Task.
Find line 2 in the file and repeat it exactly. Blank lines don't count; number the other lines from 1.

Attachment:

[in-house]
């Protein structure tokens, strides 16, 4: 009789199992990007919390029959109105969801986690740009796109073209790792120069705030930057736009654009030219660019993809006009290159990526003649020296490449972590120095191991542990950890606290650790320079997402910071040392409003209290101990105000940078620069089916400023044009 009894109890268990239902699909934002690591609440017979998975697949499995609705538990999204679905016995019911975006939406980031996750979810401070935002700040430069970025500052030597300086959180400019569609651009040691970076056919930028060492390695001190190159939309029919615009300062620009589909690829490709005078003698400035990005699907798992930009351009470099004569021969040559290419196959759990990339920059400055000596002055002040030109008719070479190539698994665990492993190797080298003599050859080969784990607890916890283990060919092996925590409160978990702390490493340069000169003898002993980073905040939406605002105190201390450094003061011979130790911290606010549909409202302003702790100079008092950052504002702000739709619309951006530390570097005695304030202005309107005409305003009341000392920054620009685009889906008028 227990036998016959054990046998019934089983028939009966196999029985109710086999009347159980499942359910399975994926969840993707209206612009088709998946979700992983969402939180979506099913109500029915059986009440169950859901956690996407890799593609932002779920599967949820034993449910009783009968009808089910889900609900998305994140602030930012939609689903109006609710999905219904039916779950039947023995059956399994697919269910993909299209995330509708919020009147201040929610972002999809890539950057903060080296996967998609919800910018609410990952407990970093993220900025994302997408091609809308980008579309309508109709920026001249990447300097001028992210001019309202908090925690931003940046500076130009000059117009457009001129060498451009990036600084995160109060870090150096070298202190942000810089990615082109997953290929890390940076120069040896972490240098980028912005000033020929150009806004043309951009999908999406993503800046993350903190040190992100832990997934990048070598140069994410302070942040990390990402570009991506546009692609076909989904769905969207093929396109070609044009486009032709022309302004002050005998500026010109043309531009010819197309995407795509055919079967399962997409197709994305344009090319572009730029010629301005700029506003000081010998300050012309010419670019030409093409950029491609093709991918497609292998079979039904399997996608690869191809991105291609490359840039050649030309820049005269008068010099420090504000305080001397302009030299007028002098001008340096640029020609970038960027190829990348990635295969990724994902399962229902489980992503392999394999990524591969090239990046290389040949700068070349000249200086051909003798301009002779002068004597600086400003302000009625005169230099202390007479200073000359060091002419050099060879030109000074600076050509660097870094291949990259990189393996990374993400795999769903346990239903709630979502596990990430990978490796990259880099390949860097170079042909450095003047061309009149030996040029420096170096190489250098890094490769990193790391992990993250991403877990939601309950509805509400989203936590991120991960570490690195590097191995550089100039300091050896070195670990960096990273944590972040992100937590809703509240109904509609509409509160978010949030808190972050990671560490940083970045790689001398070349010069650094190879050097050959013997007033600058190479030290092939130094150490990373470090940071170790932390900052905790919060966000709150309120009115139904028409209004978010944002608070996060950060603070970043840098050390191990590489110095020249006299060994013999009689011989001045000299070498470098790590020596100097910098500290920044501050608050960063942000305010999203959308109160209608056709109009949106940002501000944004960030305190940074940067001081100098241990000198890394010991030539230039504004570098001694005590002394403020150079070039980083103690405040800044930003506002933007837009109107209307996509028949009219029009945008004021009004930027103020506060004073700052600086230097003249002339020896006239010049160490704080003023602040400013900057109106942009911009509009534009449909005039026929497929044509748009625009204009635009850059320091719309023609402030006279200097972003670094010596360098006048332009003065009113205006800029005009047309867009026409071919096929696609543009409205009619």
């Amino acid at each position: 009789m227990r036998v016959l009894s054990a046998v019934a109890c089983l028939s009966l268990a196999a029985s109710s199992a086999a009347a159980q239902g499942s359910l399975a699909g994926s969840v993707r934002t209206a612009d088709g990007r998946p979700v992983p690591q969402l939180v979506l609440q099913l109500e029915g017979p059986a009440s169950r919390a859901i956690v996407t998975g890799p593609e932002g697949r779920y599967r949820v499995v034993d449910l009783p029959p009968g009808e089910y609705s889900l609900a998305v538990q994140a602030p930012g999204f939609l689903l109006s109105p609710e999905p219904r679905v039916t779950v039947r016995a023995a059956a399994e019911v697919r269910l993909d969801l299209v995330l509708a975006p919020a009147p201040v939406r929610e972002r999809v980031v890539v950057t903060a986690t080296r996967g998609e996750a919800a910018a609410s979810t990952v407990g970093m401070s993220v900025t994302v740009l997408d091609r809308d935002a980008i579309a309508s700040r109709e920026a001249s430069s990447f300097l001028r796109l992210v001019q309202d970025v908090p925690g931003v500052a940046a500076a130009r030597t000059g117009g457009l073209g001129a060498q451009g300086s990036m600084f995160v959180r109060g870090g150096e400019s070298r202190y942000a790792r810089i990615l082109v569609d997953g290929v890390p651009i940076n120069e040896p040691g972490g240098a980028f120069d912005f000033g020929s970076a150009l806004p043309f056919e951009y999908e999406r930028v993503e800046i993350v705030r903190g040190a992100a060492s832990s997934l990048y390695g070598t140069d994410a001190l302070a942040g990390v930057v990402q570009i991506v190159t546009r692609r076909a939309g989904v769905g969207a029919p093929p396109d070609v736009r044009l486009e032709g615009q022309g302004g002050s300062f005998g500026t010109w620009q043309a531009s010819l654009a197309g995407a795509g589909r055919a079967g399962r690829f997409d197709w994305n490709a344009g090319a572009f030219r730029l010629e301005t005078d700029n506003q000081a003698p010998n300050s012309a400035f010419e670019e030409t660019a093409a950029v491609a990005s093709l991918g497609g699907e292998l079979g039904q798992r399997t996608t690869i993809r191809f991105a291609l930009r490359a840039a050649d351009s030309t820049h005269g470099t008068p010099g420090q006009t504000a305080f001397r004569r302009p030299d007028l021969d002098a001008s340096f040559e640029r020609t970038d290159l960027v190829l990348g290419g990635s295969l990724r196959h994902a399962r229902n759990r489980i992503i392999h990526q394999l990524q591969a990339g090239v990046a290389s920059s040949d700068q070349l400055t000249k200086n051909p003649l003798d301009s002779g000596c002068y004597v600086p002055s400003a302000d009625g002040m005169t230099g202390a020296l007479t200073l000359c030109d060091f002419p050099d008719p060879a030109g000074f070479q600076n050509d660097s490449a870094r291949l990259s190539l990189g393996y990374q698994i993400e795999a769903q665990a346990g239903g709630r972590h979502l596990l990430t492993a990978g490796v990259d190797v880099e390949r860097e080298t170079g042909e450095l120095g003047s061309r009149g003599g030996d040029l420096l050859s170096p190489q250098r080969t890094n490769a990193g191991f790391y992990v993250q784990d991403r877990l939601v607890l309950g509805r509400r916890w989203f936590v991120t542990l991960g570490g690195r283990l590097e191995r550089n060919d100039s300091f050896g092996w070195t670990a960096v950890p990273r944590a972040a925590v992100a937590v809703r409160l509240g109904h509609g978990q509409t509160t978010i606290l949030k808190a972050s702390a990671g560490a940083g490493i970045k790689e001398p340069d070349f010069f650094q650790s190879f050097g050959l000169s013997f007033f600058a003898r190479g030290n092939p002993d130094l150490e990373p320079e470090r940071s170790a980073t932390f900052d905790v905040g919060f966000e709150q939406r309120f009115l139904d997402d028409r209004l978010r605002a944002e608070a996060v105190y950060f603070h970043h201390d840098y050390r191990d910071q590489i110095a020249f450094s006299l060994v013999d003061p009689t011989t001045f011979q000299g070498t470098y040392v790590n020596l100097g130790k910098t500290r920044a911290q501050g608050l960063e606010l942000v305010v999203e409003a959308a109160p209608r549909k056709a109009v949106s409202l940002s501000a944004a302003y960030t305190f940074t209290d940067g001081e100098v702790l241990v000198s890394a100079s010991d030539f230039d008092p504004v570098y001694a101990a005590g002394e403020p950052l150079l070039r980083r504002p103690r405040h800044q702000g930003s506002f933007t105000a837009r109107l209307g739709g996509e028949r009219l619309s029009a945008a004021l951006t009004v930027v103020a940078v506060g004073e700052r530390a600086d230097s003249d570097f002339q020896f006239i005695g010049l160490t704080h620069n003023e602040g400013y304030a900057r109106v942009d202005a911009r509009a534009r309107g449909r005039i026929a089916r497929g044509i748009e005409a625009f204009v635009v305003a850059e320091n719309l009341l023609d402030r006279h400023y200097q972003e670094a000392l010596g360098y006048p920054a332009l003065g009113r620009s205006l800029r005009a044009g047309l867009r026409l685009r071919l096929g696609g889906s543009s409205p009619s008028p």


């Protein structure tokens, strides 16, 4: 009789199992990007919390029959109105969801986690740009796109073209790792120069705030930057736009654009030219660019993809006009290159990526003649020296490449972590120095191991542990950890606290650790320079997402910071040392409003209290101990105000940078620069089916400023044009 009894109890268990239902699909934002690591609440017979998975697949499995609705538990999204679905016995019911975006939406980031996750979810401070935002700040430069970025500052030597300086959180400019569609651009040691970076056919930028060492390695001190190159939309029919615009300062620009589909690829490709005078003698400035990005699907798992930009351009470099004569021969040559290419196959759990990339920059400055000596002055002040030109008719070479190539698994665990492993190797080298003599050859080969784990607890916890283990060919092996925590409160978990702390490493340069000169003898002993980073905040939406605002105190201390450094003061011979130790911290606010549909409202302003702790100079008092950052504002702000739709619309951006530390570097005695304030202005309107005409305003009341000392920054620009685009889906008028 227990036998016959054990046998019934089983028939009966196999029985109710086999009347159980499942359910399975994926969840993707209206612009088709998946979700992983969402939180979506099913109500029915059986009440169950859901956690996407890799593609932002779920599967949820034993449910009783009968009808089910889900609900998305994140602030930012939609689903109006609710999905219904039916779950039947023995059956399994697919269910993909299209995330509708919020009147201040929610972002999809890539950057903060080296996967998609919800910018609410990952407990970093993220900025994302997408091609809308980008579309309508109709920026001249990447300097001028992210001019309202908090925690931003940046500076130009000059117009457009001129060498451009990036600084995160109060870090150096070298202190942000810089990615082109997953290929890390940076120069040896972490240098980028912005000033020929150009806004043309951009999908999406993503800046993350903190040190992100832990997934990048070598140069994410302070942040990390990402570009991506546009692609076909989904769905969207093929396109070609044009486009032709022309302004002050005998500026010109043309531009010819197309995407795509055919079967399962997409197709994305344009090319572009730029010629301005700029506003000081010998300050012309010419670019030409093409950029491609093709991918497609292998079979039904399997996608690869191809991105291609490359840039050649030309820049005269008068010099420090504000305080001397302009030299007028002098001008340096640029020609970038960027190829990348990635295969990724994902399962229902489980992503392999394999990524591969090239990046290389040949700068070349000249200086051909003798301009002779002068004597600086400003302000009625005169230099202390007479200073000359060091002419050099060879030109000074600076050509660097870094291949990259990189393996990374993400795999769903346990239903709630979502596990990430990978490796990259880099390949860097170079042909450095003047061309009149030996040029420096170096190489250098890094490769990193790391992990993250991403877990939601309950509805509400989203936590991120991960570490690195590097191995550089100039300091050896070195670990960096990273944590972040992100937590809703509240109904509609509409509160978010949030808190972050990671560490940083970045790689001398070349010069650094190879050097050959013997007033600058190479030290092939130094150490990373470090940071170790932390900052905790919060966000709150309120009115139904028409209004978010944002608070996060950060603070970043840098050390191990590489110095020249006299060994013999009689011989001045000299070498470098790590020596100097910098500290920044501050608050960063942000305010999203959308109160209608056709109009949106940002501000944004960030305190940074940067001081100098241990000198890394010991030539230039504004570098001694005590002394403020150079070039980083103690405040800044930003506002933007837009109107209307996509028949009219029009945008004021009004930027103020506060004073700052600086230097003249002339020896006239010049160490704080003023602040400013900057109106942009911009509009534009449909005039026929497929044509748009625009204009635009850059320091719309023609402030006279200097972003670094010596360098006048332009003065009113205006800029005009047309867009026409071919096929696609543009409205009619």